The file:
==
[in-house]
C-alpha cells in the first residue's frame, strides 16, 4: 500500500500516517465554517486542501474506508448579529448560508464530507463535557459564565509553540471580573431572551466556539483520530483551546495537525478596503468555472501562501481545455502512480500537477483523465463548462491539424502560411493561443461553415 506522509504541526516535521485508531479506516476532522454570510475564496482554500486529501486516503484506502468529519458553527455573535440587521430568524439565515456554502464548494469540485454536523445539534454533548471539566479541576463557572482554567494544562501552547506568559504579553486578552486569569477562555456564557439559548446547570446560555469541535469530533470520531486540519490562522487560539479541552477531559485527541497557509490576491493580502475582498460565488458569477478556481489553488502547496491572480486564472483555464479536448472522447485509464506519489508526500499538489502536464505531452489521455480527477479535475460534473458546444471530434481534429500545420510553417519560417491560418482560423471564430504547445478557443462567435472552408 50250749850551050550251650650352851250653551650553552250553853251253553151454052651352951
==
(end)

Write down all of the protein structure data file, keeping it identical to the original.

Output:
[in-house]
C-alpha cells in the first residue's frame, strides 16, 4: 500500500500516517465554517486542501474506508448579529448560508464530507463535557459564565509553540471580573431572551466556539483520530483551546495537525478596503468555472501562501481545455502512480500537477483523465463548462491539424502560411493561443461553415 506522509504541526516535521485508531479506516476532522454570510475564496482554500486529501486516503484506502468529519458553527455573535440587521430568524439565515456554502464548494469540485454536523445539534454533548471539566479541576463557572482554567494544562501552547506568559504579553486578552486569569477562555456564557439559548446547570446560555469541535469530533470520531486540519490562522487560539479541552477531559485527541497557509490576491493580502475582498460565488458569477478556481489553488502547496491572480486564472483555464479536448472522447485509464506519489508526500499538489502536464505531452489521455480527477479535475460534473458546444471530434481534429500545420510553417519560417491560418482560423471564430504547445478557443462567435472552408 50250749850551050550251650650352851250653551650553552250553853251253553151454052651352951